Improved performance in coprocessing through fundamental and mechanistic studies in hydrogen transfer and catalysis. Quarterly report, September 26, 1989--December 26, 1989

Description: To gain a fundamental understanding of the role and importance of hydrogen transfer reactions in thermal and catalytic coprocessing by examining possible hydrogen donation from cycloalkane/aromatic systems and by understanding the chemistry and enhanced reactivity of hydrotreated residuum, as well as by enriching petroleum solvent with potent new donors, nonaromatic hydroaromatics, thereby promoting hydrogen transfer reactions in coprocessing. The detailed results of experiments performed on several subtasks during the quarter are presented.
Date: December 31, 1989
Creator: Curtis, C. W.
Partner: UNT Libraries Government Documents Department

Improved performance in coprocessing through fundamental and mechanistic studies in hydrogen transfer and catalysis. Quarterly report, December 26, 1989--March 26, 1990

Description: To gain a fundamental understanding of the role and importance of hydrogen transfer reactions in thermal and catalytic coprocessing by examining possible hydrogen donation from cycloalkane/aromatic systems and by understanding the chemistry and enhanced reactivity of hydrotreated residuum, as well as by enriching petroleum solvent with potent new donors, nonaromatic hydroaromatics, thereby promoting hydrogen transfer reactions in coprocessing. The detailed results of experiments performed on several subtasks during the quarter are presented.
Date: December 31, 1990
Creator: Curtis, C. W.
Partner: UNT Libraries Government Documents Department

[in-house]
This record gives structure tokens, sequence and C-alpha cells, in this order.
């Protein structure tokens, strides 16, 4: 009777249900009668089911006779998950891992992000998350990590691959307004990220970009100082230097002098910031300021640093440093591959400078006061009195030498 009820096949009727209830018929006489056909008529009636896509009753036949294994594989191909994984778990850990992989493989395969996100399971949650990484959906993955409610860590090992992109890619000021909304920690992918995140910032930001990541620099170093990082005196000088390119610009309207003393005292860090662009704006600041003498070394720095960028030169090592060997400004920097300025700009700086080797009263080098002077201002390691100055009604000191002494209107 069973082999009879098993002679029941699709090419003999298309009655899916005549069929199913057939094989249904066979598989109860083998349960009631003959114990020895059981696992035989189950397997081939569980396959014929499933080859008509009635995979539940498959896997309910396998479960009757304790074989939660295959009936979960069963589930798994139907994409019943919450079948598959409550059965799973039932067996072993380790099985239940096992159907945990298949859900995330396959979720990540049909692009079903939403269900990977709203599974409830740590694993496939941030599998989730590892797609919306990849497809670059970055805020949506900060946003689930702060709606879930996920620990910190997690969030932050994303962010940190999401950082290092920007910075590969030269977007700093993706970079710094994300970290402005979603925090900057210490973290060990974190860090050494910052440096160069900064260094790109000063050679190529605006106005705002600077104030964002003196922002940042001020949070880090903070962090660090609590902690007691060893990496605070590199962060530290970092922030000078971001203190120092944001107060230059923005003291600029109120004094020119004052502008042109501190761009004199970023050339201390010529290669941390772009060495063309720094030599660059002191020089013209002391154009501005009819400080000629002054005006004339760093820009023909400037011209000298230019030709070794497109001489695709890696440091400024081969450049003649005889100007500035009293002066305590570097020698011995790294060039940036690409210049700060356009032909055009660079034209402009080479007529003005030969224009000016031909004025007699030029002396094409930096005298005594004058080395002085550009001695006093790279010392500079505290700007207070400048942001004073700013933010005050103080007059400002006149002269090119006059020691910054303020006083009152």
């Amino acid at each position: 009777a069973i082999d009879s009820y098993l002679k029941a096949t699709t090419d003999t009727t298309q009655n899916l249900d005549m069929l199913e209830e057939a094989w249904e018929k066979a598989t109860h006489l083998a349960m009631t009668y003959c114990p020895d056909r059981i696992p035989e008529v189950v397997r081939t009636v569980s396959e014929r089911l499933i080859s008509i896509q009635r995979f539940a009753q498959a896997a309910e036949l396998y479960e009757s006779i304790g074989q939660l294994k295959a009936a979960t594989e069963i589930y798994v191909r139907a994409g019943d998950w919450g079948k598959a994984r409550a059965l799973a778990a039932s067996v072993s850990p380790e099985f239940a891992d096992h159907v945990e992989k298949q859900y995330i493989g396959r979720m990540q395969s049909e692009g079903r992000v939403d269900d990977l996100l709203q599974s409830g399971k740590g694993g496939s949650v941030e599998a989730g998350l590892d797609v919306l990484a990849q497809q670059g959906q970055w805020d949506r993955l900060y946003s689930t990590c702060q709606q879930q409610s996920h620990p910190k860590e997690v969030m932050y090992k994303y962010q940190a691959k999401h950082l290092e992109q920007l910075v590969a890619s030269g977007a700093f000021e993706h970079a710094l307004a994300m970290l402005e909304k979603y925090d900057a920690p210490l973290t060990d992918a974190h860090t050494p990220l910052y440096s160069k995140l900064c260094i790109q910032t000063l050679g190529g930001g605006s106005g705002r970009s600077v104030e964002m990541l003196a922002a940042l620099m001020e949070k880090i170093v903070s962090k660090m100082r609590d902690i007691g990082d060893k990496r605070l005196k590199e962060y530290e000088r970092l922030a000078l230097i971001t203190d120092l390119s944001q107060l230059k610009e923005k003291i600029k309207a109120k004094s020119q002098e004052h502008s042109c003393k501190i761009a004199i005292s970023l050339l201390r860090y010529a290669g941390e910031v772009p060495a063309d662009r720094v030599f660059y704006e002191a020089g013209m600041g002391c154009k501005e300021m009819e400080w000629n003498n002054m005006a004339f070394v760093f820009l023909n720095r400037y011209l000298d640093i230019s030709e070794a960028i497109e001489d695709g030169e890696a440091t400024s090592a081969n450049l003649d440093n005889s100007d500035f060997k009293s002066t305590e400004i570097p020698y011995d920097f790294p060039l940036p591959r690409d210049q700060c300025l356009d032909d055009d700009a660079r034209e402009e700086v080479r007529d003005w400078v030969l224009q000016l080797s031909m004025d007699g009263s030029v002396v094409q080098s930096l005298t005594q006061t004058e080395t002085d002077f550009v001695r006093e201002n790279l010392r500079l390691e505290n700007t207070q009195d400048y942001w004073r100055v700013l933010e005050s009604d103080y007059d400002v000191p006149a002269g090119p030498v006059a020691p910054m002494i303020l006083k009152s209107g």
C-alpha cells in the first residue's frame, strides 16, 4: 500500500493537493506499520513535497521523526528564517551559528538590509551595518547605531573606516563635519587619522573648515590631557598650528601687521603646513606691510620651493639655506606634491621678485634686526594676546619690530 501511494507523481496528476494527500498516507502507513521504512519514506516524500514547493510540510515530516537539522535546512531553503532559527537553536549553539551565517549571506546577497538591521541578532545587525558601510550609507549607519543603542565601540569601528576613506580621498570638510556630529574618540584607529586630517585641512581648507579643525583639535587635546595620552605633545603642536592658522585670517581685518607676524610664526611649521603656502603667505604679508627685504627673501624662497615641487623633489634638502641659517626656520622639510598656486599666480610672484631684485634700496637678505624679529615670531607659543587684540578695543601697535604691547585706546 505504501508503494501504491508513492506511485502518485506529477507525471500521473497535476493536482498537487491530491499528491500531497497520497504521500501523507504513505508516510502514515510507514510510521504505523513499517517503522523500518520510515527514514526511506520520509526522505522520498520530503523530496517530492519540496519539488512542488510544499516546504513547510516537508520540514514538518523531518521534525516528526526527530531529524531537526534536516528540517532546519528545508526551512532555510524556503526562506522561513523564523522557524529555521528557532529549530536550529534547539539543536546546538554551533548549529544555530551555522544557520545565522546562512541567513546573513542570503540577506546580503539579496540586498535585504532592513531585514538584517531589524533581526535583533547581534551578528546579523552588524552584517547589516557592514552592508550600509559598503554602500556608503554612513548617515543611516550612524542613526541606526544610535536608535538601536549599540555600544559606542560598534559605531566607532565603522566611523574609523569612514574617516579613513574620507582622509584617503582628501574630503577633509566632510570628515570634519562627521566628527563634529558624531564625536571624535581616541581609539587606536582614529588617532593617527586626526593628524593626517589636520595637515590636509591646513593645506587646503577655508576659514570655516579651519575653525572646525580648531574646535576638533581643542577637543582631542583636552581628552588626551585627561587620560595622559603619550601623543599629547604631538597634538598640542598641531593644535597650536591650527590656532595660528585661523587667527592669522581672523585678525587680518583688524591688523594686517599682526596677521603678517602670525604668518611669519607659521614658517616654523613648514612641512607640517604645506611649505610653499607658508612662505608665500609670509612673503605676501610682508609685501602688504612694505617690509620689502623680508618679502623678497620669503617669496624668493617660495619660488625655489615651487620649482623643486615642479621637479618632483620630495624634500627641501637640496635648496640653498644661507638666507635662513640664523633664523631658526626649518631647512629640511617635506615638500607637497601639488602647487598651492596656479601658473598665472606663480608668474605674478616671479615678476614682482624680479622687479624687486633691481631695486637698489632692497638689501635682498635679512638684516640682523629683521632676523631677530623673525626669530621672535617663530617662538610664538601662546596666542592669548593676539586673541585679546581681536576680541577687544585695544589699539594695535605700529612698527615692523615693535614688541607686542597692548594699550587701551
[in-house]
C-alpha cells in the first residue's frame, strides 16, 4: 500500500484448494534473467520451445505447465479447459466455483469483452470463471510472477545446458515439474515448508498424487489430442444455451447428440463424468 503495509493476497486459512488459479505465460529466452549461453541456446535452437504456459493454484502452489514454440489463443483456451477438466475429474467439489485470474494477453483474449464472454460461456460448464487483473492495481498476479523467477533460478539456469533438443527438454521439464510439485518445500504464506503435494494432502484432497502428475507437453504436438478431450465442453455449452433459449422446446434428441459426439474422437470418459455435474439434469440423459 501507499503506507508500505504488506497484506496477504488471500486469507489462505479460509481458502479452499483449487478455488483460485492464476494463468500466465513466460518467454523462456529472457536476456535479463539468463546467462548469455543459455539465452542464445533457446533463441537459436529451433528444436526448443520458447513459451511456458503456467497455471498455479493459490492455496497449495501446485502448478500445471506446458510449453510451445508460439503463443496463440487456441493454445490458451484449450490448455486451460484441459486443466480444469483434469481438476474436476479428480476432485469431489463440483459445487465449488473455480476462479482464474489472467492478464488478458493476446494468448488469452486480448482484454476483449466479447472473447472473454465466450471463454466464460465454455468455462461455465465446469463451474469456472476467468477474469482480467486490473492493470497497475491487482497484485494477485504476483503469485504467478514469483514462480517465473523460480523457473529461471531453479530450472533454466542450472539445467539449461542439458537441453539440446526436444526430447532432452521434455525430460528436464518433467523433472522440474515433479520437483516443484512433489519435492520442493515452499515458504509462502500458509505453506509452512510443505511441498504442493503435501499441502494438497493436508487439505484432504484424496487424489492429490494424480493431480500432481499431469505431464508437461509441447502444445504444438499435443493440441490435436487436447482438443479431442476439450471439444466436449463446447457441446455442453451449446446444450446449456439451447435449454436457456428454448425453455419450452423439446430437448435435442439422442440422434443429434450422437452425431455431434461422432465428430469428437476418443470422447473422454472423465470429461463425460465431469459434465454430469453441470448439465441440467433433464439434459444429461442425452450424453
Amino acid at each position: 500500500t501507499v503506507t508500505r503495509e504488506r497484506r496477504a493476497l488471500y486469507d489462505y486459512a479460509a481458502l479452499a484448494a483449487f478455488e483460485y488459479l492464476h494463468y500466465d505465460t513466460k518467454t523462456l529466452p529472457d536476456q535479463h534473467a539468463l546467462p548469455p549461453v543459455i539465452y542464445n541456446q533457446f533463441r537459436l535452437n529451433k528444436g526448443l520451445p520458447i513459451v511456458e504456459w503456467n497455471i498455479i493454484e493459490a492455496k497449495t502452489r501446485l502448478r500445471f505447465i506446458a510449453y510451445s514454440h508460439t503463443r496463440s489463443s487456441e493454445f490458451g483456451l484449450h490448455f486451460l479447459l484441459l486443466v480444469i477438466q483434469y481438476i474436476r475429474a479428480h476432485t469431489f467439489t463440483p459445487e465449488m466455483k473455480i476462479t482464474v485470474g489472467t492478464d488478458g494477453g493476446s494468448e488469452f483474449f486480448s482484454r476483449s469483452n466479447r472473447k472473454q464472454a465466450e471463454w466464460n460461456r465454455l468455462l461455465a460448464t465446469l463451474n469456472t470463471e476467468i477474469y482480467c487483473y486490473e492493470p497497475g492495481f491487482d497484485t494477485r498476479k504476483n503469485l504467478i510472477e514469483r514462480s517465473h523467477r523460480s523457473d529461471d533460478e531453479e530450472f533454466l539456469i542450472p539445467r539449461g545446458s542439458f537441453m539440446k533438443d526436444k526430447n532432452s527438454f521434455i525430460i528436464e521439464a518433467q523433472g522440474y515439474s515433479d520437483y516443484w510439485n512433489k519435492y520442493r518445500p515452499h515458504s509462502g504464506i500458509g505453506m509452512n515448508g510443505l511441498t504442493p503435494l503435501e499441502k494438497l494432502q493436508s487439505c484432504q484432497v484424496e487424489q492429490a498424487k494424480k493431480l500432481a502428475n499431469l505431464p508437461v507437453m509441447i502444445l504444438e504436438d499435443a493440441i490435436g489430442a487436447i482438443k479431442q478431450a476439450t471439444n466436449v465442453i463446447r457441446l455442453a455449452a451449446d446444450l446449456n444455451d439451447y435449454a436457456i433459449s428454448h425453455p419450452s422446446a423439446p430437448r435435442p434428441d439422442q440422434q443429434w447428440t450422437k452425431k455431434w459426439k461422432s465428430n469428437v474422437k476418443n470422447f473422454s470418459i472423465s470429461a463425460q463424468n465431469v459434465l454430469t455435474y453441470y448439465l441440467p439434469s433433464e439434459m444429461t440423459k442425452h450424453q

Improved performance in coprocessing through fundamental and mechanistic studies in hydrogen transfer and catalysis. Quarterly report, September 27, 1990--December 26, 1990

Description: The objective is to gain a fundamental understanding of the role and importance of hydrogen transfer reactions in thermal and catalytic coprocessing by examining possible hydrogen donation from cycloalkane/aromatic systems and by understanding the chemistry and enhanced reactivity of hydrotreated residuum, as well as by enriching petroleum solvent with potent new donors, nonaromatic hydroaromatics, thereby promoting hydrogen transfer reactions in coprocessing. The detailed results of experiments performed on several subtasks during the quarter are presented.
Date: December 31, 1990
Creator: Curtis, C. W.
Partner: UNT Libraries Government Documents Department

Improved performance in coprocessing through fundamental and mechanistic studies in hydrogen transfer and catalysis. Quarterly report, December 27, 1990--March 26, 1991

Description: The objective is to gain a fundamental understanding of the role and importance of hydrogen transfer reactions in thermal and catalytic coprocessing by examining possible hydrogen donation from cycloalkane/aromatic systems and by understanding the chemistry and enhanced reactivity of hydrotreated residuum, as well as by enriching petroleum solvent with potent new donors, nonaromatic hydroaromatics, thereby promoting hydrogen transfer reactions in coprocessing. The detailed results of experiments performed on several subtasks during the quarter are presented.
Date: December 31, 1991
Creator: Curtis, C. W.
Partner: UNT Libraries Government Documents Department

Improved performance in coprocessing through fundamental and mechanistic studies in hydrogen transfer and catalysis. Quarterly report, March 27, 1991--June 26, 1991

Description: The objective is to gain a fundamental understanding of the role and importance of hydrogen transfer reactions in thermal and catalytic coprocessing by examining possible hydrogen donation from cycloalkane/aromatic systems and by understanding the chemistry and enhanced reactivity of hydrotreated residuum, as well as by enriching petroleum solvent with potent new donors, nonaromatic hydroaromatics, thereby promoting hydrogen transfer reactions in coprocessing. The detailed results of experiments performed on several subtasks during the quarter are presented.
Date: December 31, 1991
Creator: Curtis, C. W.
Partner: UNT Libraries Government Documents Department

Selective solvent absorption in coal conversion. Quarterly report, July 1, 1992--September 30, 1992